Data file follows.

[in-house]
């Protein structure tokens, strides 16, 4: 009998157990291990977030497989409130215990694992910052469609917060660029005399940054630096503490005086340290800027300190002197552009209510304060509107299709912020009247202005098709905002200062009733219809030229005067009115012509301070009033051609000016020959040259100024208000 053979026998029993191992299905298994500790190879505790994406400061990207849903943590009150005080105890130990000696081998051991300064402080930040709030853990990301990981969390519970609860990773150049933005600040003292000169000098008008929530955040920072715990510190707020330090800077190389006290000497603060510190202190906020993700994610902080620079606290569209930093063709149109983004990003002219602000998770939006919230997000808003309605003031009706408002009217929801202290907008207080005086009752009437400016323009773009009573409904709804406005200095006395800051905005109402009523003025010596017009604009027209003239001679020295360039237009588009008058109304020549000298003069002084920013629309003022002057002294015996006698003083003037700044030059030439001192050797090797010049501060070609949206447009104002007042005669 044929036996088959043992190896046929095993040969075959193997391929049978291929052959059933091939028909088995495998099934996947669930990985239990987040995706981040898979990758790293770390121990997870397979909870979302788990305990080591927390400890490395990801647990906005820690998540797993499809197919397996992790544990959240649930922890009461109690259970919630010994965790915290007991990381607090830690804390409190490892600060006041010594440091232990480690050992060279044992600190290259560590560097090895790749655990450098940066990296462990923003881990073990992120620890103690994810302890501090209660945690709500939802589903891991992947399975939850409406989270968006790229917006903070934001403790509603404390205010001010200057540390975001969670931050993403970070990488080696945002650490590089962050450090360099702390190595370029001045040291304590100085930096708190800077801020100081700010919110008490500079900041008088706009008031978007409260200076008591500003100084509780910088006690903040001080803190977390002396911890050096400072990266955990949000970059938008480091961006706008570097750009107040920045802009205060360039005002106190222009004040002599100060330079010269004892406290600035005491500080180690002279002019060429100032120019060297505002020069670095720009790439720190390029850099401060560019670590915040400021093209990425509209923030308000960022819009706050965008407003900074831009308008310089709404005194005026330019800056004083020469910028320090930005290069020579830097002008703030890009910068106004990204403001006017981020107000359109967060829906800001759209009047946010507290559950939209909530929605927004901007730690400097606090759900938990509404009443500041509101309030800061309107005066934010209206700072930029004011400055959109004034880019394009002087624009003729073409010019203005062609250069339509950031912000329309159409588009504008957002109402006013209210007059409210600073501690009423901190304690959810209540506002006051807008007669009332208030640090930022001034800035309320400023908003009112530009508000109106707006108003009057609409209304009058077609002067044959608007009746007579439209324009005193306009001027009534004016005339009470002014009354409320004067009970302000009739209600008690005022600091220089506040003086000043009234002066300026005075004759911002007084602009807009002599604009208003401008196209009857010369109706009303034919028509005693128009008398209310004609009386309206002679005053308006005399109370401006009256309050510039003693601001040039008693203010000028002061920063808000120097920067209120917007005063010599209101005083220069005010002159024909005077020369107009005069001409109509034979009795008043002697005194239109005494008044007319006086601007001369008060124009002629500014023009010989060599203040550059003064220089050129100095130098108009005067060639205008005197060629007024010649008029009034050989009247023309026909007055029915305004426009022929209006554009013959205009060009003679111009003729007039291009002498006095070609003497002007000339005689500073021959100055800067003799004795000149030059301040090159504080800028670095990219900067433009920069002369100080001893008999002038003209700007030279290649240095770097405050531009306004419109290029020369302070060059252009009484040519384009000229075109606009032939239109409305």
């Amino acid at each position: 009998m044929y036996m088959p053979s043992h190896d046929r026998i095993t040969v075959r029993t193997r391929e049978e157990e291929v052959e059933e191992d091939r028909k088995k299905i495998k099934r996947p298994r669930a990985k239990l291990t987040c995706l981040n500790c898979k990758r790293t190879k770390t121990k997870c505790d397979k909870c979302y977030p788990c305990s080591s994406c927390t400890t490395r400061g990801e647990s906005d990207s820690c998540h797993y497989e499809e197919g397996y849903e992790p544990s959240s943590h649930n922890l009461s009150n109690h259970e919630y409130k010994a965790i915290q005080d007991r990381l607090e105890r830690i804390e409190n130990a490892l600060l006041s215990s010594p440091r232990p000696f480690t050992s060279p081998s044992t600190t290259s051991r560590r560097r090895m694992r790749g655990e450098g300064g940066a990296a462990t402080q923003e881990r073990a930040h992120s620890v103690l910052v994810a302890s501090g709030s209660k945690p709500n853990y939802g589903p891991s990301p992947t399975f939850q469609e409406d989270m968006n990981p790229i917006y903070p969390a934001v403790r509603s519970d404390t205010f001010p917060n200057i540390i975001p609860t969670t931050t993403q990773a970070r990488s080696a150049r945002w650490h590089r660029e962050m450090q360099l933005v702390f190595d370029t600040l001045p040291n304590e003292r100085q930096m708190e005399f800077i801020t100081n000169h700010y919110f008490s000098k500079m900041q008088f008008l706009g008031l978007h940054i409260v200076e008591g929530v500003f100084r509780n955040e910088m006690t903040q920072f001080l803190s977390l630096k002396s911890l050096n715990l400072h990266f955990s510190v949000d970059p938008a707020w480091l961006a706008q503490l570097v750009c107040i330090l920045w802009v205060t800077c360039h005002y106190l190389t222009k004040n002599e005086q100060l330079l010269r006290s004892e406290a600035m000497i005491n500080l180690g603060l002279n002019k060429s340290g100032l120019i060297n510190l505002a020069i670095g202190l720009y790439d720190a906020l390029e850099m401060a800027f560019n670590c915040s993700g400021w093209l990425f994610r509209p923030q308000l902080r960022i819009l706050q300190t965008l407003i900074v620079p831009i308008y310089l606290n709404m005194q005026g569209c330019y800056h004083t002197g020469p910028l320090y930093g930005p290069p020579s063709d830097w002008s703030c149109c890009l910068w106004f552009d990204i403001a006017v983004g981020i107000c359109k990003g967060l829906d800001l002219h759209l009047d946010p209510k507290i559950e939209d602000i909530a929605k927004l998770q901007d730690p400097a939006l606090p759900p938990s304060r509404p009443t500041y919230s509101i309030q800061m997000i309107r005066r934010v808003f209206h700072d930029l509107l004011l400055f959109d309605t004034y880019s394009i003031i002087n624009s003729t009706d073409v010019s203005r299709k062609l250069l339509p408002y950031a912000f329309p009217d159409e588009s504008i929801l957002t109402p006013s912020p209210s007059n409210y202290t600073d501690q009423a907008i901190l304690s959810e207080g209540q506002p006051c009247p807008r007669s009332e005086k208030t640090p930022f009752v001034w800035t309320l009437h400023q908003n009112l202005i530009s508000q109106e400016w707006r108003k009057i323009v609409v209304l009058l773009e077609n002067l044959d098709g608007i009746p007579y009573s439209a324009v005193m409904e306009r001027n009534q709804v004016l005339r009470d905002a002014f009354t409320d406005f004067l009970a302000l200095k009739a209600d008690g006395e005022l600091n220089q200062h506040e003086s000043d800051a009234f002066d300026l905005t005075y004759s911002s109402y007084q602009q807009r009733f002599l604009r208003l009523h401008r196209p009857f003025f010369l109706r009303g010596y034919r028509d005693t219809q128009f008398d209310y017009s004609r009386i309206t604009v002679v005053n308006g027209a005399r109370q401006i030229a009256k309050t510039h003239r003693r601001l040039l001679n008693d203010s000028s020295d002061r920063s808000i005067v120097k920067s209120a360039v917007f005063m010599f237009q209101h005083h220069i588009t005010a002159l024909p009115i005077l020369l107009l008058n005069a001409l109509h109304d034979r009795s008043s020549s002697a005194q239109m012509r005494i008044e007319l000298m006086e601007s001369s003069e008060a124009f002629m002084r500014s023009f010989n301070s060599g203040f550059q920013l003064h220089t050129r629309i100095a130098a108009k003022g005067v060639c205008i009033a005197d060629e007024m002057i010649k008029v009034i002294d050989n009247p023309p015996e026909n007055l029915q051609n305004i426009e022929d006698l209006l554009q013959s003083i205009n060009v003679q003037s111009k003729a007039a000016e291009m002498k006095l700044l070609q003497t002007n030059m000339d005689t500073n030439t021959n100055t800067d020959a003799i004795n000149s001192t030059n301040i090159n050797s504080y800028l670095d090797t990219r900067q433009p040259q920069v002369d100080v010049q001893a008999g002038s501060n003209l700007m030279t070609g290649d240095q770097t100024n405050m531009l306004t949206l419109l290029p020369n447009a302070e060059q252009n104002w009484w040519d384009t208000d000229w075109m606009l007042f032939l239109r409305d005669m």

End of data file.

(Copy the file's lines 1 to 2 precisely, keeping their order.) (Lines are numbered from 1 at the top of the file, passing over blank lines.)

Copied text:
[in-house]
């Protein structure tokens, strides 16, 4: 009998157990291990977030497989409130215990694992910052469609917060660029005399940054630096503490005086340290800027300190002197552009209510304060509107299709912020009247202005098709905002200062009733219809030229005067009115012509301070009033051609000016020959040259100024208000 053979026998029993191992299905298994500790190879505790994406400061990207849903943590009150005080105890130990000696081998051991300064402080930040709030853990990301990981969390519970609860990773150049933005600040003292000169000098008008929530955040920072715990510190707020330090800077190389006290000497603060510190202190906020993700994610902080620079606290569209930093063709149109983004990003002219602000998770939006919230997000808003309605003031009706408002009217929801202290907008207080005086009752009437400016323009773009009573409904709804406005200095006395800051905005109402009523003025010596017009604009027209003239001679020295360039237009588009008058109304020549000298003069002084920013629309003022002057002294015996006698003083003037700044030059030439001192050797090797010049501060070609949206447009104002007042005669 044929036996088959043992190896046929095993040969075959193997391929049978291929052959059933091939028909088995495998099934996947669930990985239990987040995706981040898979990758790293770390121990997870397979909870979302788990305990080591927390400890490395990801647990906005820690998540797993499809197919397996992790544990959240649930922890009461109690259970919630010994965790915290007991990381607090830690804390409190490892600060006041010594440091232990480690050992060279044992600190290259560590560097090895790749655990450098940066990296462990923003881990073990992120620890103690994810302890501090209660945690709500939802589903891991992947399975939850409406989270968006790229917006903070934001403790509603404390205010001010200057540390975001969670931050993403970070990488080696945002650490590089962050450090360099702390190595370029001045040291304590100085930096708190800077801020100081700010919110008490500079900041008088706009008031978007409260200076008591500003100084509780910088006690903040001080803190977390002396911890050096400072990266955990949000970059938008480091961006706008570097750009107040920045802009205060360039005002106190222009004040002599100060330079010269004892406290600035005491500080180690002279002019060429100032120019060297505002020069670095720009790439720190390029850099401060560019670590915040400021093209990425509209923030308000960022819009706050965008407003900074831009308008310089709404005194005026330019800056004083020469910028320090930005290069020579830097002008703030890009910068106004990204403001006017981020107000359109967060829906800001759209009047946010507290559950939209909530929605927004901007730690400097606090759900938990509404009443500041509101309030800061309107005066934010209206700072930029004011400055959109004034880019394009002087624009003729073409010019203005062609250069339509950031912000329309159409588009504008957002109402006013209210007059409210600073501690009423901190304690959810209540506002006051807008007669009332208030640090930022001034800035309320400023908003009112530009508000109106707006108003009057609409209304009058077609002067044959608007009746007579439209324009005193306009001027009534004016005339009470002014009354409320004067009970302000009739209600008690005022600091220089506040003086000043009234002066300026005075004759911002007084602009807009002599604009208003401008196209009857010369109706009303034919028509005693128009008398209310004609009386309206002679005053308006005399109370401006009256309050510039003693601001040039008693203010000028002061920063808000120097920067209120917007005063010599209101005083220069005010002159024909005077020369107009005069001409109509034979009795008043002697005194239109005494008044007319006086601007001369008060124009002629500014023009010989060599203040550059003064220089050129100095130098108009005067060639205008005197060629007024010649008029009034050989009247023309026909007055029915305004426009022929209006554009013959205009060009003679111009003729007039291009002498006095070609003497002007000339005689500073021959100055800067003799004795000149030059301040090159504080800028670095990219900067433009920069002369100080001893008999002038003209700007030279290649240095770097405050531009306004419109290029020369302070060059252009009484040519384009000229075109606009032939239109409305």